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Editor-In-Chief: C. Michael Gibson, M.S., M.D. [1]; Associate Editor(s)-In-Chief: Ujjwal Rastogi, M.B.B.S. [2]; Ammu Susheela, M.D. [3]

Overivew

About 120,000 to 160,000 women in the United States are infected with HIV. Nearly one out of four of these women are unaware of their disease, which puts them at high risk of passing the virus to their babies. Mother-to-child transmission is the most common way children become infected with HIV. Nearly all AIDS cases in U.S. children are because of mother-to-child transmission.

Epidemiology and Demographics

According to the Joint United Nations Programme on HIV/AIDS (UNAIDS), 19.2 million women are living with HIV/AIDS throughout the world. In many countries, the rate of HIV infection in women is rising faster than in any other group.

Mother to Child Transmission

  • HIV transmission from mother to child during pregnancy , labor, delivery or breast feeding is known as perinatal transmission of HIV .
  • It is one of the most common route of transmission in children.
  • Not all women who have HIV will give it to their children. Without treatment or breastfeeding about 25% (1 in 4) of pregnant women with HIV will transmit the virus to their babies.
  • HIV transmission is reduced from 25% to less than 2% in women taking ART before and during birth, and if their babies are given therapy after birth. Before the current ART era, each year in the United States alone, approximately 2000 babies were infected with HIV. Despite increasing HIV prevalence, the HIV infected infants are approximately 300 per year.[2]

Prevention Challenges

  • WHen HIV is diagnosed before or during pregnancy , perinatal transmission can be reduced to less than 1%, if appropriate treatment is given.
  • Since the mid-1990s, HIV testing and preventive interventions have resulted in more than a 90% decline in the number of children perinatally infected with HIV in the United States
    • The main challenge to preventing mother-to-child HIV transmission remains the fact that too many women don’t know they are HIV positive and they are not being routinely tested when pregnant.
  • At the same time, many women aren’t aware that the right treatment can reduce the risk of passing the virus to their babies.
  • Other important challenges include:
    • Sexual Contact with HIV-infected Men : The risk factors for women have changed. Earlier in the epidemic, more women were exposed to HIV through injection drug use. During the 1990s, women were increasingly likely to become infected through sexual contact with HIV-infected men. This is why women should know their own -- and their partners’ -- HIV status and risk factors.
    • Lack of Prenatal Care : Women at highest risk for HIV often don’t get prenatal care or don’t have access to ongoing care during their pregnancy. These women are more likely to enter the delivery room not knowing their HIV status, and have not taken the antiretroviral drugs that can treat their own disease and reduce the risk of transmitting to their infant.
    • Problems with Treatment : Many HIV-infected women and their infants still do not receive the correct drugs and other treatment or do not take the drugs properly. They may not get treatment or medical care. They may not live close to an HIV specialist who can make sure they receive proper treatment and care. Or they simply don’t have the information and resources to make decisions about their future.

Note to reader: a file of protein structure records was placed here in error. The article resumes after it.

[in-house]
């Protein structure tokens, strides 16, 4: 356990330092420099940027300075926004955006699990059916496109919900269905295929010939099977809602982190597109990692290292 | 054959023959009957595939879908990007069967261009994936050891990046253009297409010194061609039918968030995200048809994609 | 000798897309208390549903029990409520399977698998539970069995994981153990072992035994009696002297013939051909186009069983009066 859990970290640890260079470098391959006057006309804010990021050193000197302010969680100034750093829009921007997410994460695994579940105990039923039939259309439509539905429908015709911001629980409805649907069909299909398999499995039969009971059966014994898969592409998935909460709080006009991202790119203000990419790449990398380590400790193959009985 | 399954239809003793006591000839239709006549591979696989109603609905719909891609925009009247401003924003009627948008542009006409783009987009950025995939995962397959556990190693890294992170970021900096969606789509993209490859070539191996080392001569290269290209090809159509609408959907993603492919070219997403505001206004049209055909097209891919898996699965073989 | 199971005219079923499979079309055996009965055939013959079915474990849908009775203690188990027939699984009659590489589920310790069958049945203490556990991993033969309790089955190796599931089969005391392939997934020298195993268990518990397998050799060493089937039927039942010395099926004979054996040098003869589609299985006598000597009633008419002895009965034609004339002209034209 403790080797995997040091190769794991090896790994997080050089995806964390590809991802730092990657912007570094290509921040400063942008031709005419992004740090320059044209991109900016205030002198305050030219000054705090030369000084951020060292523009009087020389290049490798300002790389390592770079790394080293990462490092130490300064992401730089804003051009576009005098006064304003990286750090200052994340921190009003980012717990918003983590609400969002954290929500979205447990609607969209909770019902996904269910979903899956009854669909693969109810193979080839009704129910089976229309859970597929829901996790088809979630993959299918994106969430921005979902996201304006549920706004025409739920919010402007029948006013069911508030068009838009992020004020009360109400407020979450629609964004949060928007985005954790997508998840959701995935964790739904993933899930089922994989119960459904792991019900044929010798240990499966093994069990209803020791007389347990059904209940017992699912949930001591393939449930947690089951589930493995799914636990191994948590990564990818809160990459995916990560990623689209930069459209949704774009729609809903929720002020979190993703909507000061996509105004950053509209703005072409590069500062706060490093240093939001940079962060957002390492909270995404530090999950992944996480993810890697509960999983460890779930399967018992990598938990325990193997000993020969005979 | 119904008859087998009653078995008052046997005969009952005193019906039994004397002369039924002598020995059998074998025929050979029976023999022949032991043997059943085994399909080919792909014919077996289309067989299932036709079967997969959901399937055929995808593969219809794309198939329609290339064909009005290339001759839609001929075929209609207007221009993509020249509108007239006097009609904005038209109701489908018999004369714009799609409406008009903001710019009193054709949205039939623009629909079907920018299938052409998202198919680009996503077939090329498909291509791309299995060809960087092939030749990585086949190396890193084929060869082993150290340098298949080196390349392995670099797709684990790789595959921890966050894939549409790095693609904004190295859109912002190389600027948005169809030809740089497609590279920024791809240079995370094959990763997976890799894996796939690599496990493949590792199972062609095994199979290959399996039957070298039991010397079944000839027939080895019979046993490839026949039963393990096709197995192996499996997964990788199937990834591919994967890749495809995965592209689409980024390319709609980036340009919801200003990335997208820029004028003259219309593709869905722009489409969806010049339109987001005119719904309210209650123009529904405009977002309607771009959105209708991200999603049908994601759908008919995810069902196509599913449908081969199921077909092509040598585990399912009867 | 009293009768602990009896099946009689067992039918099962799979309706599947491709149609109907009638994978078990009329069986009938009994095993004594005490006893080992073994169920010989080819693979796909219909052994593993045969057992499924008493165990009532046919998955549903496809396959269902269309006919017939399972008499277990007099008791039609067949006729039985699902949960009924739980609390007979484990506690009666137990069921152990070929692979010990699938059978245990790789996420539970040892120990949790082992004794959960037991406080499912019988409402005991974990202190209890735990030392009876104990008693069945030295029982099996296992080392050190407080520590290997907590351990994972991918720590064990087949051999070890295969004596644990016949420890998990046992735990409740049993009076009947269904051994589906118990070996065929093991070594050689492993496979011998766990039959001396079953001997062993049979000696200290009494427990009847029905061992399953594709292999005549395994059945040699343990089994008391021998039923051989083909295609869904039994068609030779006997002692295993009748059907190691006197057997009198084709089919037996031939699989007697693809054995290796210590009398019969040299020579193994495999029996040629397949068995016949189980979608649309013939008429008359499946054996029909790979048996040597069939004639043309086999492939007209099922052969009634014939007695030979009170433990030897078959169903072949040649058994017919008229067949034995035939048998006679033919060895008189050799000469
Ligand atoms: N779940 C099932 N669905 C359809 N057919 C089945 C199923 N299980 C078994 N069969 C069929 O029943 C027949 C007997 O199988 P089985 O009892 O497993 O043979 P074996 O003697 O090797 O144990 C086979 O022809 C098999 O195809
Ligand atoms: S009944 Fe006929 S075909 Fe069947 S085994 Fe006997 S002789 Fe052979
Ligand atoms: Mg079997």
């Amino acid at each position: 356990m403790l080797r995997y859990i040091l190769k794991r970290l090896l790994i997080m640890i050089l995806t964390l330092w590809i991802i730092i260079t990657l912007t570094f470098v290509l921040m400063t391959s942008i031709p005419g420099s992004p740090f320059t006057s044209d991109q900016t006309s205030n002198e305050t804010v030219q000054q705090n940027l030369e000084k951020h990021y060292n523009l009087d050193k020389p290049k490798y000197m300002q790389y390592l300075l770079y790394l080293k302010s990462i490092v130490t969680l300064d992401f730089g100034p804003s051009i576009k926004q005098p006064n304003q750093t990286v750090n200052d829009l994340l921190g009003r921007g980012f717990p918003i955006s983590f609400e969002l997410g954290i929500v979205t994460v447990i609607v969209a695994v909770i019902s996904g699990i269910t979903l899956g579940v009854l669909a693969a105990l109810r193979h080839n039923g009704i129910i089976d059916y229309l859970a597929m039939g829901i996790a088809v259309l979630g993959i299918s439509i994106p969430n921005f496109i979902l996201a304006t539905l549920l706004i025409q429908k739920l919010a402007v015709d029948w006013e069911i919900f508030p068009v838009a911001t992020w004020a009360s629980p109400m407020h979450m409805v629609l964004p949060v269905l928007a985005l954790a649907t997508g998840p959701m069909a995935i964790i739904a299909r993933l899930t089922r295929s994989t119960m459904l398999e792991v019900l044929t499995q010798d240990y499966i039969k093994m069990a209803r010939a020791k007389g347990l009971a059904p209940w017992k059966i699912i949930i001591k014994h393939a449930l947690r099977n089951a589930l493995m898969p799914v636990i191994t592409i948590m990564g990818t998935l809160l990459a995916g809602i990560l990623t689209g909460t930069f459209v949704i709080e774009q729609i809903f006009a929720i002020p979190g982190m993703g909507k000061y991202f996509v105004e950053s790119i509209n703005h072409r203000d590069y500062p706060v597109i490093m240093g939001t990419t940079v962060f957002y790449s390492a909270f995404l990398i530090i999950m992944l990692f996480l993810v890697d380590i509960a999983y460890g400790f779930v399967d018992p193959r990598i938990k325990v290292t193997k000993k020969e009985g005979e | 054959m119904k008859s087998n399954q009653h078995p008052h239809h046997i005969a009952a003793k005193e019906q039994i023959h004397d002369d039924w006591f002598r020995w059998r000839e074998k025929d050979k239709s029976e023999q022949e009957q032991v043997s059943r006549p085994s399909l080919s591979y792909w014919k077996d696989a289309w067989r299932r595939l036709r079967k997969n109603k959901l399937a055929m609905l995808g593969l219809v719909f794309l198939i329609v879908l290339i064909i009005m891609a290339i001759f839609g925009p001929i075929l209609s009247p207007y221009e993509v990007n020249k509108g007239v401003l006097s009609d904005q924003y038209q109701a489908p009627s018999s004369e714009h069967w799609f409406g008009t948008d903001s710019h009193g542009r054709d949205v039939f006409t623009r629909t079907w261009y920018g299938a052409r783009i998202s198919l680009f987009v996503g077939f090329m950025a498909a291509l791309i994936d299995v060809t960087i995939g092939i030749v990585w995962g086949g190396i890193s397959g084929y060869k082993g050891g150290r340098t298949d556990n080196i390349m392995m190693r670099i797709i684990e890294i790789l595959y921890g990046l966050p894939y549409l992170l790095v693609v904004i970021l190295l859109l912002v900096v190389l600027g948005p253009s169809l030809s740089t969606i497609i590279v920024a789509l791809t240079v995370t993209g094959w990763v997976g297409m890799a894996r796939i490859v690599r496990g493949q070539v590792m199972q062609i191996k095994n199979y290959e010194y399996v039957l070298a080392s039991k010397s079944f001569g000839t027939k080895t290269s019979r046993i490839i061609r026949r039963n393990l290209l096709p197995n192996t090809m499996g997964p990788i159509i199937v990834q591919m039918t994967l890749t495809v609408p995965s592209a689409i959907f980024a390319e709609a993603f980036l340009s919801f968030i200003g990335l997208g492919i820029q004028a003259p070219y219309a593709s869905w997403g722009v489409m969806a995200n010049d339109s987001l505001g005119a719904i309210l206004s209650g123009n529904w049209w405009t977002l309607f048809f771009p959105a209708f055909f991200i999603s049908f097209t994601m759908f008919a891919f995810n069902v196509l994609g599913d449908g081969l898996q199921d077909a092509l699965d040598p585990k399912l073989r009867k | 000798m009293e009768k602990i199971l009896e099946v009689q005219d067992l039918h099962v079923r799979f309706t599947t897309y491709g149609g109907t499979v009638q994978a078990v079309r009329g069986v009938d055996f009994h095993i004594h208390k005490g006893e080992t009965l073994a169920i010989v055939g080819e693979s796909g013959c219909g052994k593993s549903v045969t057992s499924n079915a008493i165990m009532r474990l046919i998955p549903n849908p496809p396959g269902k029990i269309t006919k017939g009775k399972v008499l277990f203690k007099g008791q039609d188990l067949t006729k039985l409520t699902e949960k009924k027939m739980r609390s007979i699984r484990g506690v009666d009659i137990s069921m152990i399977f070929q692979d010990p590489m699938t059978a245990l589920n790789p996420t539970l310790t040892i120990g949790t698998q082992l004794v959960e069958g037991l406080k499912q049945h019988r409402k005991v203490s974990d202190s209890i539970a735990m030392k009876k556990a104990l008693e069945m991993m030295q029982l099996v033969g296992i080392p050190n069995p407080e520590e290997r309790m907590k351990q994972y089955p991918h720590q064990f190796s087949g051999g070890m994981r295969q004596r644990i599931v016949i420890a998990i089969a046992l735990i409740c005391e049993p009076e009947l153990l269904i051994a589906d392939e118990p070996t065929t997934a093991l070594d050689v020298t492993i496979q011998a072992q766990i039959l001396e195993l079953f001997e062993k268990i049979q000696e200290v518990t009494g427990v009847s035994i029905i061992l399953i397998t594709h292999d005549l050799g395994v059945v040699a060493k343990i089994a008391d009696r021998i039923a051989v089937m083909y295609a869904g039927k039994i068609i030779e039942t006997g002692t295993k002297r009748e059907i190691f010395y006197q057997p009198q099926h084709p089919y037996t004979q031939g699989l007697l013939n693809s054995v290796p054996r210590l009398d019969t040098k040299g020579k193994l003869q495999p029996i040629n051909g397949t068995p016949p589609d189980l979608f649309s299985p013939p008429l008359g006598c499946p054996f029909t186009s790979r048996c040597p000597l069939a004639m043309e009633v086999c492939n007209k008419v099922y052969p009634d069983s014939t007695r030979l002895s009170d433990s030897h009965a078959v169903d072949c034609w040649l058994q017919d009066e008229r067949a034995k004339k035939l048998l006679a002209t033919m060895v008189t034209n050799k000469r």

Counseling

Pregnant women who are HIV-infected should be counseled concerning their options (either on-site or by referral), given appropriate antenatal treatment, and advised not to breastfeed their infants.

Recommendations

Centers for Disease Control and Prevention gives the following recommendations:

  • HIV-infected pregnant women should receive HIV prevention counseling as recommended. This counseling should include discussion of the risk for perinatal HIV transmission, ways to reduce this risk, and the prognosis for infants who become infected. HIV-infected pregnant women should also be told the clinical implications of a positive HIV antibody test result and the need for and benefit of HIV-related medical and other early intervention services, including how to access these services.
  • HIV-infected pregnant women should be counseled regarding antiretroviral therapy during pregnancy to improve their health and prevent perinatal transmission. Medical care and management of HIV-infected persons, especially pregnant women, can be complicated because of the need for combination therapy with multiple drugs, management of common side effects, careful monitoring of viral load and drug resistance, prophylaxis for and treatment of opportunistic infections, and monitoring of immune status. Health-care providers who are not experienced in the care of pregnant HIV-infected women are encouraged to obtain referral for specialty care from providers who are knowledgeable in this area.
  • HIV-infected pregnant women should receive information regarding all reproductive options. Reproductive counseling should be non-directive. Health-care providers should be aware of the complex concerns that HIV-infected women must consider when making decisions regarding their reproductive options and should be supportive of any decision.

HIV Testing

HIV testing is recommended for all pregnant women. HIV testing is provided to pregnant women in two ways:

  1. Opt-in : In areas with opt-in testing, women may be offered HIV testing. Women who accept testing will need to sign an HIV testing consent form.
  2. Opt-out : In areas with opt-out testing, HIV testing is automatically included as part of routine prenatal care. With opt-out testing, women must specifi­cally ask not to be tested and sign a form refusing HIV testing. The Centers for Disease Control and Prevention (CDC) recommends that opt-out testing be provided to all pregnant women.